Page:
My father and I used to take a lot of pictures together. He taught me to be aware of my surroundings, but to shoot what I was seeing - not what I was experiencing. He wanted me to fill the frame consciously and actively. He taught me to please my mind's eye.
Seeing becomes the experience, and the photograph becomes an essential expression of the moment. The surroundings become incidental, and the object of vivid and clear perception stands on its own.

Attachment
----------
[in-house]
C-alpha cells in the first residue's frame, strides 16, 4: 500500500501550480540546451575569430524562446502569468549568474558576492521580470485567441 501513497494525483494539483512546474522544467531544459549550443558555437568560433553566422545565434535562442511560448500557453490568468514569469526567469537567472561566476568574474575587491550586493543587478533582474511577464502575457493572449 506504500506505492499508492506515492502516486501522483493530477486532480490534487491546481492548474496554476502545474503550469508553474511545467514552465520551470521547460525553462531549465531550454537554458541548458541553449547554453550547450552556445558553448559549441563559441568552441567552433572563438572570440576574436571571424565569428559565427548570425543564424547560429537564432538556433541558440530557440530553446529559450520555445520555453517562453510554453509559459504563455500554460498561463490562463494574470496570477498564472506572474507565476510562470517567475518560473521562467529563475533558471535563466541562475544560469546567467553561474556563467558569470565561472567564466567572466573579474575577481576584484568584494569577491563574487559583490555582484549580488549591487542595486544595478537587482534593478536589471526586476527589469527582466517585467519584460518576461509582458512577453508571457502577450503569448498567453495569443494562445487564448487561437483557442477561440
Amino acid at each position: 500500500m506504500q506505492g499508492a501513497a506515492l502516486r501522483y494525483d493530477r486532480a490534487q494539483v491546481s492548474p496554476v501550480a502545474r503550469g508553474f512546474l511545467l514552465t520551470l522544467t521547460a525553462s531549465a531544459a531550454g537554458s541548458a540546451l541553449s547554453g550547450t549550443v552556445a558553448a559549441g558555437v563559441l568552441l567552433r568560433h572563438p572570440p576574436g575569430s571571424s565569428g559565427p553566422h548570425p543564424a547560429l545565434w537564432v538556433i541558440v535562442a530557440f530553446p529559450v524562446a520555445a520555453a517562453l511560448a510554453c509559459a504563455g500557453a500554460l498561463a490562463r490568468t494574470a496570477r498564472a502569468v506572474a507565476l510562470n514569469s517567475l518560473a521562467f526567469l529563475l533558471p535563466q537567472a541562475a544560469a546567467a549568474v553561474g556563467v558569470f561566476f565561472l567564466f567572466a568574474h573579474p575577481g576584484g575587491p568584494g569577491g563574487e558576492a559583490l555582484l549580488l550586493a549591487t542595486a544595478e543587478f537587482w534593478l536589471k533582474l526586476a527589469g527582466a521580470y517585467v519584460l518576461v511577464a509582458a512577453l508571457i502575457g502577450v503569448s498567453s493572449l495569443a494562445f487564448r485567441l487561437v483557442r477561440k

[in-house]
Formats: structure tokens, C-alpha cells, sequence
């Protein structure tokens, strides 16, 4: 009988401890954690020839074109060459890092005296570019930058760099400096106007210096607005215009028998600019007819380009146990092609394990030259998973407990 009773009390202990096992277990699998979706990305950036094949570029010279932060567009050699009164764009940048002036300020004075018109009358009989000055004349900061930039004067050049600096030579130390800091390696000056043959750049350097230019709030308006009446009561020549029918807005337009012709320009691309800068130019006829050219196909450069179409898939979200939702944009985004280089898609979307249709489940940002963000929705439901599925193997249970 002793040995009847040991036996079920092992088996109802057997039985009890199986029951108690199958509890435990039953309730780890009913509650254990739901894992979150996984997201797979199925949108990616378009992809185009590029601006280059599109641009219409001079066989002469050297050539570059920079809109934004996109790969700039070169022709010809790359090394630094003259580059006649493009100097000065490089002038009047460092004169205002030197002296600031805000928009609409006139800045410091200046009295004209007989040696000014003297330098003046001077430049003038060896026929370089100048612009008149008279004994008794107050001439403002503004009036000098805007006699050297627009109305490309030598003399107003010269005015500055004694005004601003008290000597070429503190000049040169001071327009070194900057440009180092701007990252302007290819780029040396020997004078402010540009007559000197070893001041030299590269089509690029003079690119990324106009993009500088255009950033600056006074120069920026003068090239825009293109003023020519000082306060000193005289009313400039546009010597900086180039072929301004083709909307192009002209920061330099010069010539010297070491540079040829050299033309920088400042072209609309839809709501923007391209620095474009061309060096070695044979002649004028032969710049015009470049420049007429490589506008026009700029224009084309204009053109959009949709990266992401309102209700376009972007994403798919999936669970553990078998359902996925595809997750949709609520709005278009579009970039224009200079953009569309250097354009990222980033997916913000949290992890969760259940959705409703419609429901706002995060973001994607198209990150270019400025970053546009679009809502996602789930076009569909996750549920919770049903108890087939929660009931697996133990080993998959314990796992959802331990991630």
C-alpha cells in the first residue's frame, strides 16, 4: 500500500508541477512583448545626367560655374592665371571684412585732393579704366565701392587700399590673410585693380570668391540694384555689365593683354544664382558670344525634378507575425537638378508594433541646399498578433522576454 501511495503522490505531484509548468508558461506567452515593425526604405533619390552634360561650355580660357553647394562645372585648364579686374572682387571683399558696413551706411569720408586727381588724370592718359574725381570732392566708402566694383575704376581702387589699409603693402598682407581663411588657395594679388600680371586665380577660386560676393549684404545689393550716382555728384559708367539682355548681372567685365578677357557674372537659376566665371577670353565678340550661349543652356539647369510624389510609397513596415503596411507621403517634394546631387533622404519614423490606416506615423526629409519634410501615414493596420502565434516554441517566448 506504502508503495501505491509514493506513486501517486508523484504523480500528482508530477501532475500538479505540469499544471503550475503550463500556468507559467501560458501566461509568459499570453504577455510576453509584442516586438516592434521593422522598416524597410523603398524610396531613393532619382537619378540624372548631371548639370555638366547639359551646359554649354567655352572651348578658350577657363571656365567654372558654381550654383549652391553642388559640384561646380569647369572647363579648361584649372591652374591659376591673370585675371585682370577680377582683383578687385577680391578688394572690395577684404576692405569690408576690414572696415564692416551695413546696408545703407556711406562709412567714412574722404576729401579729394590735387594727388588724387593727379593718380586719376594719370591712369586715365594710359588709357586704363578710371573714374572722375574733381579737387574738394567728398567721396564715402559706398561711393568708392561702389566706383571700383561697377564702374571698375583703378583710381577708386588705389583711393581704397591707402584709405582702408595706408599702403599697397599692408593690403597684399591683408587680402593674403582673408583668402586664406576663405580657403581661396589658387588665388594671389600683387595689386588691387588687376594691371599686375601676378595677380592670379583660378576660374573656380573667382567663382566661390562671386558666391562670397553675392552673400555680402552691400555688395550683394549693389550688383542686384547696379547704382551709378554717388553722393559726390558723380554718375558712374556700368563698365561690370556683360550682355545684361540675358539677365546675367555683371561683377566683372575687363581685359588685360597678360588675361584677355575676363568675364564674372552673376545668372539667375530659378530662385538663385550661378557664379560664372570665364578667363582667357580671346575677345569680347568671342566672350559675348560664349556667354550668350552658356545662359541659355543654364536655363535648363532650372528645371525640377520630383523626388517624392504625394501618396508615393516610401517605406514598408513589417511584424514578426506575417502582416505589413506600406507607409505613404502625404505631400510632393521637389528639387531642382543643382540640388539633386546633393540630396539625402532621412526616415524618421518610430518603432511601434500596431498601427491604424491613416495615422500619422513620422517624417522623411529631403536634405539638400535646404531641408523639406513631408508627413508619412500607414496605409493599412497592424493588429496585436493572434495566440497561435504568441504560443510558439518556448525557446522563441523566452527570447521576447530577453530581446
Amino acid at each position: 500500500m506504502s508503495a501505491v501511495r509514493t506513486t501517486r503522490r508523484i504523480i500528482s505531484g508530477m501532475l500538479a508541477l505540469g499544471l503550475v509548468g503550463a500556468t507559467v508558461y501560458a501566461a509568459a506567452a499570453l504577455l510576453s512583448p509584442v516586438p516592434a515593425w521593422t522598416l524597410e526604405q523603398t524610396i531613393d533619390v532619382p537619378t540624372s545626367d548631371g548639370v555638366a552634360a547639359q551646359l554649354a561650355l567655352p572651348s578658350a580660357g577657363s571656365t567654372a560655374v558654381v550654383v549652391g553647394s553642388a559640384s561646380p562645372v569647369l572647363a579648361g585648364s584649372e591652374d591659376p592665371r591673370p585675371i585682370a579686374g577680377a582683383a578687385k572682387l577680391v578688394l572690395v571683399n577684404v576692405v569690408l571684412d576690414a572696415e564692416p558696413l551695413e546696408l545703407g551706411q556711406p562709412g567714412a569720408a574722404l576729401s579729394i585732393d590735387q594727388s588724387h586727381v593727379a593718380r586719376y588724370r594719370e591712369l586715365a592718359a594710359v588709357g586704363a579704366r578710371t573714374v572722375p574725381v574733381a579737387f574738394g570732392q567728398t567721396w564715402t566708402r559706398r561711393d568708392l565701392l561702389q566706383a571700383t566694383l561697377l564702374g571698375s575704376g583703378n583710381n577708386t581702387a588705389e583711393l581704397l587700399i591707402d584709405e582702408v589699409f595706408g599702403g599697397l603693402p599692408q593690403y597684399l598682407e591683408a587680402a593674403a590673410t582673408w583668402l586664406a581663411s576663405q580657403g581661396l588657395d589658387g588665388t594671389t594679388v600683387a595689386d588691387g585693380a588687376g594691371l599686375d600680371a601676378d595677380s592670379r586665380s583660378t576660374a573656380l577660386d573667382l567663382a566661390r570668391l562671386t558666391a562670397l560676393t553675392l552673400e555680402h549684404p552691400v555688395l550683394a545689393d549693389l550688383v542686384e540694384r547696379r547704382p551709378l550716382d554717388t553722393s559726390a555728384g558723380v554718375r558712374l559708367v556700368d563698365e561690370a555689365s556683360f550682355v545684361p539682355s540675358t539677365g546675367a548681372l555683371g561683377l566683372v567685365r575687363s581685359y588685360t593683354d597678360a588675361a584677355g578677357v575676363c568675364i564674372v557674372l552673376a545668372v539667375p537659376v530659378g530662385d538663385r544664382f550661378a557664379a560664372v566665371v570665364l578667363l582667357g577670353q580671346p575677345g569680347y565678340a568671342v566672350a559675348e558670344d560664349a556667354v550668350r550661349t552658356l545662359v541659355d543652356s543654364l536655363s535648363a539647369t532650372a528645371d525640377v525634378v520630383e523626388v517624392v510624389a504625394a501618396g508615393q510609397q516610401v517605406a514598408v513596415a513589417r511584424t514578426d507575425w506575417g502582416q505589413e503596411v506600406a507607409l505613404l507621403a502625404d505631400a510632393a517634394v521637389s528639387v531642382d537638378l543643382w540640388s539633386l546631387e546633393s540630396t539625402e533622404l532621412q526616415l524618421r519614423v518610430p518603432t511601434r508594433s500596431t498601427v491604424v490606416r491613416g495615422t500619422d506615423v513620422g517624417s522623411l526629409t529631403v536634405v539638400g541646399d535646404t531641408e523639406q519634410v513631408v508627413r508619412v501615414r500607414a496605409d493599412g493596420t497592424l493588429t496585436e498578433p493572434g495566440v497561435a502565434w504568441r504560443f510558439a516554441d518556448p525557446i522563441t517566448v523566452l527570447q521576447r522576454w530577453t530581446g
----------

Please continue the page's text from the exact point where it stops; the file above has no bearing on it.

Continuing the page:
Decades later, I've encountered a practice of contemplative photography called Miksang, a Tibetan word that means "good eye." It is based on the teachings of Chögyam Trungpa (1939-1987), one of Buddhism's most influential teachers in the West. There are groups who share Miksang images, and organizations that offer workshops on this meditative approach to seeing.
My dad used to say, "Grab your camera. Let's go see."